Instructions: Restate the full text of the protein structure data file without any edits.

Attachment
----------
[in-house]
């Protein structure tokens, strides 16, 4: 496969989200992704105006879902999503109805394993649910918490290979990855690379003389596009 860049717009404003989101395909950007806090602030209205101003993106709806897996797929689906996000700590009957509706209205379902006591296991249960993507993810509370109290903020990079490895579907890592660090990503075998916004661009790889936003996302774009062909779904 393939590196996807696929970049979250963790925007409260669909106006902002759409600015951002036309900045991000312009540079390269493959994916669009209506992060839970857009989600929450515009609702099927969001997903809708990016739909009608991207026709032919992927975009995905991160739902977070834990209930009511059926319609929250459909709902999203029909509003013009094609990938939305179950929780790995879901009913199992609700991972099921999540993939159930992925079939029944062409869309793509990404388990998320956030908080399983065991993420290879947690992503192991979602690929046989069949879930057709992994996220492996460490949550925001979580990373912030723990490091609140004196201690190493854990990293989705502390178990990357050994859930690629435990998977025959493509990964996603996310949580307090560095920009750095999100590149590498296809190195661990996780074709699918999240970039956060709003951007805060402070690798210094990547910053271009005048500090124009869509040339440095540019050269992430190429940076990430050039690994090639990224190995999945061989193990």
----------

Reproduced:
[in-house]
């Protein structure tokens, strides 16, 4: 496969989200992704105006879902999503109805394993649910918490290979990855690379003389596009 860049717009404003989101395909950007806090602030209205101003993106709806897996797929689906996000700590009957509706209205379902006591296991249960993507993810509370109290903020990079490895579907890592660090990503075998916004661009790889936003996302774009062909779904 393939590196996807696929970049979250963790925007409260669909106006902002759409600015951002036309900045991000312009540079390269493959994916669009209506992060839970857009989600929450515009609702099927969001997903809708990016739909009608991207026709032919992927975009995905991160739902977070834990209930009511059926319609929250459909709902999203029909509003013009094609990938939305179950929780790995879901009913199992609700991972099921999540993939159930992925079939029944062409869309793509990404388990998320956030908080399983065991993420290879947690992503192991979602690929046989069949879930057709992994996220492996460490949550925001979580990373912030723990490091609140004196201690190493854990990293989705502390178990990357050994859930690629435990998977025959493509990964996603996310949580307090560095920009750095999100590149590498296809190195661990996780074709699918999240970039956060709003951007805060402070690798210094990547910053271009005048500090124009869509040339440095540019050269992430190429940076990430050039690994090639990224190995999945061989193990």